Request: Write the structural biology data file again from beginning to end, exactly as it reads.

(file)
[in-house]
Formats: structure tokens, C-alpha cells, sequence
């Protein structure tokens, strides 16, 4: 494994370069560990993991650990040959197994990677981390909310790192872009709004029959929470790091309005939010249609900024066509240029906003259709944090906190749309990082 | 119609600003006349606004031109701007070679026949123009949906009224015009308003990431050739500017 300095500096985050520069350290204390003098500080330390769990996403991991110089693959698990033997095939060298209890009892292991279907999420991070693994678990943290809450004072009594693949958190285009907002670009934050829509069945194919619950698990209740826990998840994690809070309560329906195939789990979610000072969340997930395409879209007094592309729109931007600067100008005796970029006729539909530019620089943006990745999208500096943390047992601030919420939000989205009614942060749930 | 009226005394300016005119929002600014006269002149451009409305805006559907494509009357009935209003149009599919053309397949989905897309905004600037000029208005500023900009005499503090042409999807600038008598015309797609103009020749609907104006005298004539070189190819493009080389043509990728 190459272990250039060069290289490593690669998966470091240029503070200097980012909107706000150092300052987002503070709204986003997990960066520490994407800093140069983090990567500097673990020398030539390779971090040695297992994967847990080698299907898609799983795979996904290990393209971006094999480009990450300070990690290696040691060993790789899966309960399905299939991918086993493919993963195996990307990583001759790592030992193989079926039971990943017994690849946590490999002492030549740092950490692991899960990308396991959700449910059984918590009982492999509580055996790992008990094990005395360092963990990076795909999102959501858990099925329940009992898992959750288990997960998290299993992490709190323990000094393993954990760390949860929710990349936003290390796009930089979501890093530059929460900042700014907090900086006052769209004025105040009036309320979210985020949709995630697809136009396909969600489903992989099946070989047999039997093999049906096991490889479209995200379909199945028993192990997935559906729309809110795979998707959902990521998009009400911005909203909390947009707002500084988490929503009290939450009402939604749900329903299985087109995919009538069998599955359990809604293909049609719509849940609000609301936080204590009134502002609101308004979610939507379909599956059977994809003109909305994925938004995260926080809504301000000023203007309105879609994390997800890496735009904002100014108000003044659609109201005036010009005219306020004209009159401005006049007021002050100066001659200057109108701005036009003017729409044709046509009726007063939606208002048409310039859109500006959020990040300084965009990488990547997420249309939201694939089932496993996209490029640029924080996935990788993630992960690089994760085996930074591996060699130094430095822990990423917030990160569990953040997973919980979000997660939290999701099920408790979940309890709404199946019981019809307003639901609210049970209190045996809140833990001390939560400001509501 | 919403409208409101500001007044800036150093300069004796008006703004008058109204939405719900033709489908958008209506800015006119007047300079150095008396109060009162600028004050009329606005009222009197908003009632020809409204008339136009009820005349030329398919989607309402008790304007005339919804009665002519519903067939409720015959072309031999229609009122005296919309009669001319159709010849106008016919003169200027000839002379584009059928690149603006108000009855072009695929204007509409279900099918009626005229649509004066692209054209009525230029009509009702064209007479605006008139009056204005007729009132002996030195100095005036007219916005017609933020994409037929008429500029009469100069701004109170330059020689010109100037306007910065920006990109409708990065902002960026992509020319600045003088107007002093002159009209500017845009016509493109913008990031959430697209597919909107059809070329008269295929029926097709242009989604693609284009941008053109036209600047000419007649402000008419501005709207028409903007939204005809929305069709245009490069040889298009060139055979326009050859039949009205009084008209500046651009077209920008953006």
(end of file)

[in-house]
Formats: structure tokens, C-alpha cells, sequence
């Protein structure tokens, strides 16, 4: 494994370069560990993991650990040959197994990677981390909310790192872009709004029959929470790091309005939010249609900024066509240029906003259709944090906190749309990082 | 119609600003006349606004031109701007070679026949123009949906009224015009308003990431050739500017 300095500096985050520069350290204390003098500080330390769990996403991991110089693959698990033997095939060298209890009892292991279907999420991070693994678990943290809450004072009594693949958190285009907002670009934050829509069945194919619950698990209740826990998840994690809070309560329906195939789990979610000072969340997930395409879209007094592309729109931007600067100008005796970029006729539909530019620089943006990745999208500096943390047992601030919420939000989205009614942060749930 | 009226005394300016005119929002600014006269002149451009409305805006559907494509009357009935209003149009599919053309397949989905897309905004600037000029208005500023900009005499503090042409999807600038008598015309797609103009020749609907104006005298004539070189190819493009080389043509990728 190459272990250039060069290289490593690669998966470091240029503070200097980012909107706000150092300052987002503070709204986003997990960066520490994407800093140069983090990567500097673990020398030539390779971090040695297992994967847990080698299907898609799983795979996904290990393209971006094999480009990450300070990690290696040691060993790789899966309960399905299939991918086993493919993963195996990307990583001759790592030992193989079926039971990943017994690849946590490999002492030549740092950490692991899960990308396991959700449910059984918590009982492999509580055996790992008990094990005395360092963990990076795909999102959501858990099925329940009992898992959750288990997960998290299993992490709190323990000094393993954990760390949860929710990349936003290390796009930089979501890093530059929460900042700014907090900086006052769209004025105040009036309320979210985020949709995630697809136009396909969600489903992989099946070989047999039997093999049906096991490889479209995200379909199945028993192990997935559906729309809110795979998707959902990521998009009400911005909203909390947009707002500084988490929503009290939450009402939604749900329903299985087109995919009538069998599955359990809604293909049609719509849940609000609301936080204590009134502002609101308004979610939507379909599956059977994809003109909305994925938004995260926080809504301000000023203007309105879609994390997800890496735009904002100014108000003044659609109201005036010009005219306020004209009159401005006049007021002050100066001659200057109108701005036009003017729409044709046509009726007063939606208002048409310039859109500006959020990040300084965009990488990547997420249309939201694939089932496993996209490029640029924080996935990788993630992960690089994760085996930074591996060699130094430095822990990423917030990160569990953040997973919980979000997660939290999701099920408790979940309890709404199946019981019809307003639901609210049970209190045996809140833990001390939560400001509501 | 919403409208409101500001007044800036150093300069004796008006703004008058109204939405719900033709489908958008209506800015006119007047300079150095008396109060009162600028004050009329606005009222009197908003009632020809409204008339136009009820005349030329398919989607309402008790304007005339919804009665002519519903067939409720015959072309031999229609009122005296919309009669001319159709010849106008016919003169200027000839002379584009059928690149603006108000009855072009695929204007509409279900099918009626005229649509004066692209054209009525230029009509009702064209007479605006008139009056204005007729009132002996030195100095005036007219916005017609933020994409037929008429500029009469100069701004109170330059020689010109100037306007910065920006990109409708990065902002960026992509020319600045003088107007002093002159009209500017845009016509493109913008990031959430697209597919909107059809070329008269295929029926097709242009989604693609284009941008053109036209600047000419007649402000008419501005709207028409903007939204005809929305069709245009490069040889298009060139055979326009050859039949009205009084008209500046651009077209920008953006």